Octavio Mojarro

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INTRODUCTION The US-Mexico border region has 15 million residents and 300,000 births annually. Reproductive health concerns have been identified on both sides of the border, but comparable information about reproductive health is not available. The objective of this study was to compare reproductive health indicators among populations in this region. (More)
This paper offers two types of evidence in support of the idea that family planning services are most expediently provided as an integral part of the health and medical organization for maternity care. First, prenatal care and medical attention at delivery are found to be closely associated with postpartum contraceptive acceptance in a 1981 survey of family(More)
OBJECTIVES To systematically examine prevalence of first trimester prenatal care (FTPNC) in the 44 US counties and 80 Mexican municipios of the binational border region; and to describe disparities between border and nonborder areas within states, border states, and countries. METHODS We combined 2009 records of singleton live births from the 10 US-Mexico(More)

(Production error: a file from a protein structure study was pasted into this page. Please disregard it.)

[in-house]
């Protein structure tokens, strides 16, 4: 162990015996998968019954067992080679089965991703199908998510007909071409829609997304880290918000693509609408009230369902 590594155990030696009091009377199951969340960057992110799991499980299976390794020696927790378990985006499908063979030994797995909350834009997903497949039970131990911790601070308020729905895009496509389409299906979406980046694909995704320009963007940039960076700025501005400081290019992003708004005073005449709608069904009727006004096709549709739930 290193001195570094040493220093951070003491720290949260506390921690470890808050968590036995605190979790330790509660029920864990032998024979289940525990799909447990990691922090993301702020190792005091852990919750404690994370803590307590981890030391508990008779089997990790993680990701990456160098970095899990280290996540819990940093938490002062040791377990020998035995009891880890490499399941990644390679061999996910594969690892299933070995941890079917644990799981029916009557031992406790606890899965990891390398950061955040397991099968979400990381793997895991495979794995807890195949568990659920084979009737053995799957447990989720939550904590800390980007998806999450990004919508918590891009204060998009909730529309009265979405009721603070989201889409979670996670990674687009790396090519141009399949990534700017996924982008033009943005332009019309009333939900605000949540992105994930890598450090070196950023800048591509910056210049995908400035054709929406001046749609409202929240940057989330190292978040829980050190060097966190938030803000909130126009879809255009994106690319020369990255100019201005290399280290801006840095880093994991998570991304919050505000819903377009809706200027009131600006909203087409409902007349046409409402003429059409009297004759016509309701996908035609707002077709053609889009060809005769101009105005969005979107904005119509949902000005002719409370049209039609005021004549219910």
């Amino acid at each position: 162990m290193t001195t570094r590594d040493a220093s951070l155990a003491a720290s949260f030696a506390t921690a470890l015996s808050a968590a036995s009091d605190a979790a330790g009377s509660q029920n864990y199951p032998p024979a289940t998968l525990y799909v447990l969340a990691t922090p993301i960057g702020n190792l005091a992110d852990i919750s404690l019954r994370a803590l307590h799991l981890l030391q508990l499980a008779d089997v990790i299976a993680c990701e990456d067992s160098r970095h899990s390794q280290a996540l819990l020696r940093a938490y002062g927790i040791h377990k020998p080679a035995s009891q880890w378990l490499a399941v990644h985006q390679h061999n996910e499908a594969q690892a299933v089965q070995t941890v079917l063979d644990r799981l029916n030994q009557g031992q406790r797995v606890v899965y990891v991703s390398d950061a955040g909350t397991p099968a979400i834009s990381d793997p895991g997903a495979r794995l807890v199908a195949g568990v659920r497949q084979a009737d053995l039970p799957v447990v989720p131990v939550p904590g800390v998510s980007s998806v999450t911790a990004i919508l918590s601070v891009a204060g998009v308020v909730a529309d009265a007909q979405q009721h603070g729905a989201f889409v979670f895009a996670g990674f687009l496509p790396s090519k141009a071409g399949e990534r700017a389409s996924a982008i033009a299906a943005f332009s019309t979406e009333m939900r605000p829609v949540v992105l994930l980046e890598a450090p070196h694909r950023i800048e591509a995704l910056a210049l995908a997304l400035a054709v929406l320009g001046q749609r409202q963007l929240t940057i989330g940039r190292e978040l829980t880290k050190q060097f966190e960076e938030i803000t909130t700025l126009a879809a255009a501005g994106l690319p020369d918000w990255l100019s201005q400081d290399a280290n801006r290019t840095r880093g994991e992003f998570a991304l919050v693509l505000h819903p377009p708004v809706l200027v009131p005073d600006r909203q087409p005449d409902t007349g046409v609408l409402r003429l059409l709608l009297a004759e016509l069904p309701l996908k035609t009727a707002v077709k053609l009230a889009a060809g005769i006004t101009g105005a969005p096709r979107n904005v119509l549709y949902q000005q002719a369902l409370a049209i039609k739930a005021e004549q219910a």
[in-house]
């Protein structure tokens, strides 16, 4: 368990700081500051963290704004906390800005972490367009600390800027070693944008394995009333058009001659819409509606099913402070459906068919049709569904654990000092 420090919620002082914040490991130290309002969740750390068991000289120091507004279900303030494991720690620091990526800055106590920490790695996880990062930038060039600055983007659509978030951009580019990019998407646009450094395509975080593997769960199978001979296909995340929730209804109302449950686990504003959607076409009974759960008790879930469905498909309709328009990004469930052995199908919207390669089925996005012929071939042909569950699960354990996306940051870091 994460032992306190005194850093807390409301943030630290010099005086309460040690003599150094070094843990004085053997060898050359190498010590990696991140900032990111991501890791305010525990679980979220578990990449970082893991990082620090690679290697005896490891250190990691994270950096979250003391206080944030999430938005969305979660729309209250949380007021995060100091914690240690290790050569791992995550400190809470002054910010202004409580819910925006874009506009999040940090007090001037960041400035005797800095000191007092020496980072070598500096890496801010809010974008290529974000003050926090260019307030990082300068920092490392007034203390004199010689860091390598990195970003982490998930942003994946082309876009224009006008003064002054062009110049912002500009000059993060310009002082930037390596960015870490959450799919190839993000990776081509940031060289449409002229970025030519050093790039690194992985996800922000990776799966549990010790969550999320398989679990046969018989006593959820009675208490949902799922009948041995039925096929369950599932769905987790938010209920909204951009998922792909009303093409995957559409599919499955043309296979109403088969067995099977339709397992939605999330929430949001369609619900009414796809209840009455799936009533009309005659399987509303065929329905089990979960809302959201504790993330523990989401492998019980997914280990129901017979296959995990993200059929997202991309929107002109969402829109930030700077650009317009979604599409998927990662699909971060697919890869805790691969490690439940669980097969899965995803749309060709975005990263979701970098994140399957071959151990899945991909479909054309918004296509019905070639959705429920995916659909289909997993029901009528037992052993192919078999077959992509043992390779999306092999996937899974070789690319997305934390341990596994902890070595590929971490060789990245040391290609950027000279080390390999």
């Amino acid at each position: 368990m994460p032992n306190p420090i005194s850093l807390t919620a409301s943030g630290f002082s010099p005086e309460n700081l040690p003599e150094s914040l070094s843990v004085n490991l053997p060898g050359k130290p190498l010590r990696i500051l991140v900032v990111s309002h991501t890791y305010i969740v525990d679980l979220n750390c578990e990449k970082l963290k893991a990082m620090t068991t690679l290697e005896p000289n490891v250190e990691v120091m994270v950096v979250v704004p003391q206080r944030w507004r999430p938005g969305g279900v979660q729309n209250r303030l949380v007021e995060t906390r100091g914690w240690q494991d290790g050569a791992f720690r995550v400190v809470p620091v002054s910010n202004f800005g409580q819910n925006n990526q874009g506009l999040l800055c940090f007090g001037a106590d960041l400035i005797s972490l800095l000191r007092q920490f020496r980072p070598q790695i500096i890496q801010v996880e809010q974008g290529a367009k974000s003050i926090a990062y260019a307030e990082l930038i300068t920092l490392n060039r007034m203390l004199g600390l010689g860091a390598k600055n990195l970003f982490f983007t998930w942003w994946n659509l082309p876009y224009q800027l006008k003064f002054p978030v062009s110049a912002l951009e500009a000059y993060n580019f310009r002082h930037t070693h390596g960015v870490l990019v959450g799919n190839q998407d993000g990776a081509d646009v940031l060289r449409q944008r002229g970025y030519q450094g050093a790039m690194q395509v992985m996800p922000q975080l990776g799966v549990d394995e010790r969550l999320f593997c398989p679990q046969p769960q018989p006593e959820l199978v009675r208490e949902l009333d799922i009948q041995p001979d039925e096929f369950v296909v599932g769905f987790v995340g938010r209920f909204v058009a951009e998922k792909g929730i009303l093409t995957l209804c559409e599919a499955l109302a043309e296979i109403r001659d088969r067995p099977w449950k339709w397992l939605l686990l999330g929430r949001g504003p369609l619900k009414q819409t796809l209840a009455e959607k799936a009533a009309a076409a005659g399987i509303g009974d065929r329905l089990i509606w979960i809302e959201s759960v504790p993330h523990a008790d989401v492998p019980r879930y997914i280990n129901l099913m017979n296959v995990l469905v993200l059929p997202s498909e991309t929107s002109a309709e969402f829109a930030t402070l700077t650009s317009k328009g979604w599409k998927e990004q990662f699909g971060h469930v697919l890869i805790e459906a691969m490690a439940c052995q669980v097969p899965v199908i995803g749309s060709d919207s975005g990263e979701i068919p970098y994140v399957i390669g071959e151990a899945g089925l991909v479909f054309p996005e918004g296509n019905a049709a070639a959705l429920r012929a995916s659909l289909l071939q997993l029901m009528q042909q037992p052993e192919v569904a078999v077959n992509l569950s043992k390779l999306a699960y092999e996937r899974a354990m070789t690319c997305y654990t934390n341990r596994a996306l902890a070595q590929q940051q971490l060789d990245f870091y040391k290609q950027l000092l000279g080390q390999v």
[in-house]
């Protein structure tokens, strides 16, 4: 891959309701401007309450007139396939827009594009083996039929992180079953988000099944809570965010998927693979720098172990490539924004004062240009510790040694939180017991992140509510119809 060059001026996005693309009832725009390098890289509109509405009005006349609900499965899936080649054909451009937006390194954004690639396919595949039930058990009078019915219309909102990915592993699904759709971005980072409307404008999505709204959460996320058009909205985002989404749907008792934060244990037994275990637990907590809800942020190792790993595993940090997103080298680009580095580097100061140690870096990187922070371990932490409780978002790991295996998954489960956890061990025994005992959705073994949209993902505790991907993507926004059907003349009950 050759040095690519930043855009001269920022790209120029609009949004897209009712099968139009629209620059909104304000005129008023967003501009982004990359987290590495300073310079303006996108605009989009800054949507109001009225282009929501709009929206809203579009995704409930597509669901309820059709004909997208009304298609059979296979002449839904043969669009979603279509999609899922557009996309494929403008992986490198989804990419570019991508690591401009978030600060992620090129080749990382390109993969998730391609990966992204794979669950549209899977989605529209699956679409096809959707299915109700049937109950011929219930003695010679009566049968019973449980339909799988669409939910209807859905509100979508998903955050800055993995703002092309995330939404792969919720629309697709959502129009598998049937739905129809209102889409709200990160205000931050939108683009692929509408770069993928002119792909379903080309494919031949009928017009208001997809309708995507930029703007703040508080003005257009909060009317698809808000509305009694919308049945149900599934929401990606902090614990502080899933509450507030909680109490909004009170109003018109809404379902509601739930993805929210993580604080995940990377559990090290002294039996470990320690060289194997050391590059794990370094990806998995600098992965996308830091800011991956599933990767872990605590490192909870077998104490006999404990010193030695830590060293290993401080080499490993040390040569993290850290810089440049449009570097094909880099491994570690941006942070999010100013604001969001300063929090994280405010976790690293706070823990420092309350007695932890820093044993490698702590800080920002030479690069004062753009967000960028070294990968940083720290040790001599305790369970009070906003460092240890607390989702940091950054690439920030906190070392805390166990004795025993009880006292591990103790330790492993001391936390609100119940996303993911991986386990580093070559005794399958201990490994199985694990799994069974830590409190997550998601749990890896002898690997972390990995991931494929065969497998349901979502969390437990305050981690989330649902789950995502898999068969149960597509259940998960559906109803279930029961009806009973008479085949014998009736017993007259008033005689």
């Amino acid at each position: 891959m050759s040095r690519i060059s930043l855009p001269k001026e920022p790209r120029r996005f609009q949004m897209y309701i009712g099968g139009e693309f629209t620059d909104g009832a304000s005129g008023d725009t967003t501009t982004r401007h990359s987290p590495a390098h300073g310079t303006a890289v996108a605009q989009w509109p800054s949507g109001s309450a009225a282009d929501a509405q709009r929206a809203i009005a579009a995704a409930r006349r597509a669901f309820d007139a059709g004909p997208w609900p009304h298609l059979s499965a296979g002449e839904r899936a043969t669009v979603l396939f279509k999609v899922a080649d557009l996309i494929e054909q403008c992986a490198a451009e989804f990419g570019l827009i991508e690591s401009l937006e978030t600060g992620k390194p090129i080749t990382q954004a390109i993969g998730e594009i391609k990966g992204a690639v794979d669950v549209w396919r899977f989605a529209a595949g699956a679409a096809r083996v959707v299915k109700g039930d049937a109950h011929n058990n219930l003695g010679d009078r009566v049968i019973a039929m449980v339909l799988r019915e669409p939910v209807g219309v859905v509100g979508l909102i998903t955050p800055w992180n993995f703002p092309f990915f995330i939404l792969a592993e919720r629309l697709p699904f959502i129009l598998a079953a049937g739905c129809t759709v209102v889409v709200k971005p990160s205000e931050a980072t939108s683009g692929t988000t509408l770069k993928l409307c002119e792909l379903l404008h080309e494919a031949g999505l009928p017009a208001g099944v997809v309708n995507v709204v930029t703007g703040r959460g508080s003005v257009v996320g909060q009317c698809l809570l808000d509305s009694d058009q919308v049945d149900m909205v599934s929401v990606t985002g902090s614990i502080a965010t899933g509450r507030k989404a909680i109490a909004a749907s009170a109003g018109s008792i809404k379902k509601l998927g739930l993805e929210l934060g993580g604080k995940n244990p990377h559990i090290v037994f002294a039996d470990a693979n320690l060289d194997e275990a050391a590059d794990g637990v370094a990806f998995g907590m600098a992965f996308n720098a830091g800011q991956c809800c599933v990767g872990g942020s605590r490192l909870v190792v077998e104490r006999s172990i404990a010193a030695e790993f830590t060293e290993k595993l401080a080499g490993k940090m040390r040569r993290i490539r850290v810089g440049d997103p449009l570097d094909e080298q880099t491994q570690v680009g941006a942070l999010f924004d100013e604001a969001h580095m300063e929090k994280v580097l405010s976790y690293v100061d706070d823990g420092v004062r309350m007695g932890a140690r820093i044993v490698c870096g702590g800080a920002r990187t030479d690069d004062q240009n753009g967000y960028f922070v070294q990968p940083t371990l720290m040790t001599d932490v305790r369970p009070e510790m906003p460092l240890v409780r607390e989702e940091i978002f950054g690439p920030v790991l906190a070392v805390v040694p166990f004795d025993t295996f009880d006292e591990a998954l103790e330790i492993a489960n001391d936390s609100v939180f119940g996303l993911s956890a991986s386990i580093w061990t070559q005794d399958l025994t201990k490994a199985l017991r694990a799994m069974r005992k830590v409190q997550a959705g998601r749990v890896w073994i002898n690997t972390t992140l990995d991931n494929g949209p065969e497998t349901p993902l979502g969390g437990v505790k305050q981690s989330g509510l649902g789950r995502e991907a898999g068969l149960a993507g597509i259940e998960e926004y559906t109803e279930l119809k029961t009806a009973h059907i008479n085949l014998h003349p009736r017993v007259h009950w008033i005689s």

Data are presented on maternal mortality in the Mexican Institute of Social Security (IMSS) system. World Health Organization recommendations for the definition and measurement of maternal mortality were followed. Death certificates were used to estimate mortality levels, data on the number of live births were used to calculate death rates, and(More)
In order to determine the impact of the available health services in rural areas on women's reproductive decisions, researchers documented fertility changes in rural Mexico from 1969-1981, determined rates of contraceptive use and breastfeeding, and examined medical personnel attitudes towards these 2 factors. Figures showed that the marital fertility rate(More)
Mexican family planning officials used date from the 1990 population census to revise population growth estimates and determine program needs for different family planning institutions during 1990-94. Total fertility rates were used to estimate fertility, using information from sociodemographic surveys taken over the past 10 years. Total fertility (More)
Adolescent childbearing adversely affects both mothers and infants. The birth rate for US adolescent women of Hispanic origin is higher than that for US adolescents overall. Birth rates among US Hispanic adolescents in the border region are higher than rates among other US Hispanic adolescents, and rates among Mexican border adolescents are higher than(More)
The purpose of the study was to analyze the trend of morbidity and mortality due to intestinal infections in children under the age of 1 (infants) and 1-4 years old (preschool children) among the population group covered by the Mexican Social Security Institute (IMSS) between 1983 and 1990. For this purpose, information was obtained from death certificates,(More)
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